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#CreativeFriday – Re-size your photographs to a larger size using Lightroom

Have you ever wanted to export your processed images from Lightroom, but at a much larger size than the original size.

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Above is a typical RAW file with some adjustments made within Lightroom. I would like the exported file to be 260cm on the long edge, with a resolution of 250 pixels per inch.

Below you can see the export dialog box (available from the Lightroom Menu / File / Export). You can see that in red, the export file type has been specified to be TIFF/16bit. Under the Image Sizing, the Long edge have been chosen (this can be changed based on your needs of course). Then the new length has been specific as 260.00cm, with a resolution of 100 Pixels per CM.

Screen Shot 2016-05-20 at 21.10.29 copyIf the Pixels per CM is changed to Pixels per Inch, you will see the value in inches (in this case 254 Pixels per Inch).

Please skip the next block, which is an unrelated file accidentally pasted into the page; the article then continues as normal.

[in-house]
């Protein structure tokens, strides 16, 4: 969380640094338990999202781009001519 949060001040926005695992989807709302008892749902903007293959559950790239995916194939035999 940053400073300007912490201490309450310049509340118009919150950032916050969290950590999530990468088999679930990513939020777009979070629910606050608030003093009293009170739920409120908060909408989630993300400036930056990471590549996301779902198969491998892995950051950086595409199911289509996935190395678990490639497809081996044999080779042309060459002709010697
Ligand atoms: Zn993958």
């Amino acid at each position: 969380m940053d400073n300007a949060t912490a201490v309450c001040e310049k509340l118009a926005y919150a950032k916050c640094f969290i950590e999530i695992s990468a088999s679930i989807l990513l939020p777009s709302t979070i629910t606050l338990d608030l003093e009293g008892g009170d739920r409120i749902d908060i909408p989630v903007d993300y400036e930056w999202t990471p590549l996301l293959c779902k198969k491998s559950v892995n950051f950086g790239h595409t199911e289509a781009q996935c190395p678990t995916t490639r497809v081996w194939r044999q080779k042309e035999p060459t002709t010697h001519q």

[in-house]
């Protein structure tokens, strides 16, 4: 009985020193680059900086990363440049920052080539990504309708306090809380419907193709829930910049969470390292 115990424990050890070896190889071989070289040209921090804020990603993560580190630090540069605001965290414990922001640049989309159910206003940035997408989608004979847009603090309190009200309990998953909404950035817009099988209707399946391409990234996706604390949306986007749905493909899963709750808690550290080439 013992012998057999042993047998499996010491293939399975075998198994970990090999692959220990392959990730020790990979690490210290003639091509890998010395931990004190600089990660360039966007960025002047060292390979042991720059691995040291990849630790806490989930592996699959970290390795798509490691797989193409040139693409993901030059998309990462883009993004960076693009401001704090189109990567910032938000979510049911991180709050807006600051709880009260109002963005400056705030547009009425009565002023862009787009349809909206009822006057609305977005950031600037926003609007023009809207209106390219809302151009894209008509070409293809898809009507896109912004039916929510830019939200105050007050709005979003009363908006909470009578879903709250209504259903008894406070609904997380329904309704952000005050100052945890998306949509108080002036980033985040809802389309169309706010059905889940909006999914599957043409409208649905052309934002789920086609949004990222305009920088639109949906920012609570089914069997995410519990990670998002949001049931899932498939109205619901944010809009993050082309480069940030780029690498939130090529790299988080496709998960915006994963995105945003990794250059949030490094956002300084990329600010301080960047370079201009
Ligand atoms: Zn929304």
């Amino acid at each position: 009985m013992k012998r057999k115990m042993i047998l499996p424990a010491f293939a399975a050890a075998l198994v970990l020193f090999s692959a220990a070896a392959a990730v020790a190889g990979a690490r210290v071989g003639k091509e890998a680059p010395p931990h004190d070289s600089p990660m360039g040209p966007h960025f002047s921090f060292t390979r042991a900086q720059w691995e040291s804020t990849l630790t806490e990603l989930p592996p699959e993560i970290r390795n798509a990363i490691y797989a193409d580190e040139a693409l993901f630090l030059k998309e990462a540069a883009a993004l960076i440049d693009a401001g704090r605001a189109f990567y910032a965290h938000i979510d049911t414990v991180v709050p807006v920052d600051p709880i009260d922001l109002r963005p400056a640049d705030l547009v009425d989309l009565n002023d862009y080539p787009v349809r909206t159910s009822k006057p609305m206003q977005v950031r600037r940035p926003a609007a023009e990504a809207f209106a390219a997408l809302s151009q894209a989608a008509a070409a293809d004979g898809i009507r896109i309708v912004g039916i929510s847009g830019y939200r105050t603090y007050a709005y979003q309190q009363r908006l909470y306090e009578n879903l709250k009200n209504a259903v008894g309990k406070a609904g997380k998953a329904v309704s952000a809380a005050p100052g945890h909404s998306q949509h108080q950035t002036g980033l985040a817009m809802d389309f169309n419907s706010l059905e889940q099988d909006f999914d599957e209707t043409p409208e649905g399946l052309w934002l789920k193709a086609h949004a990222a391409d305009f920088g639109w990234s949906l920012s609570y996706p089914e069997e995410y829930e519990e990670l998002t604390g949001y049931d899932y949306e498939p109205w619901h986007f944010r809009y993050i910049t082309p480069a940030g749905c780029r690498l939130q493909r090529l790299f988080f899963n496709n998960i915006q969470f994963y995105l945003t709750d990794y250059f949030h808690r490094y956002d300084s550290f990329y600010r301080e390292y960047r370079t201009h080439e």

Screen Shot 2016-05-20 at 21.10.34Then clicking ‘Export’ will create the larger file in the specified location with the Lightroom adjustments applied.

Also, don’t forget, you can also up-sample an image in Photoshop as well. I wrote a blog post on this techinque a while ago when the new “Preserve Details” feature came out in the 2015 release.

 

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#CreativeFriday – Read only Libraires

The Creative Cloud Libraries got a lovely boost this week, by including the option to choose if a library collaborator is able to Read or Change a library that they have been invited to. Libraries are a great way to collaborate on assets that will be used within a document, be it inside Illustrator, Photoshop, Indesign, Premiere Pro or After effects. Libraries,  can be just for one person or a team, or even a whole organisation, it’s a great way to share graphics/fonts/colours/3D objects used by the team or the project.

To access your libraries on the Creative Cloud web site, navigate to creative.adobe.com. To open the Libraries, click on the Libraries link (marked in red below).

Library access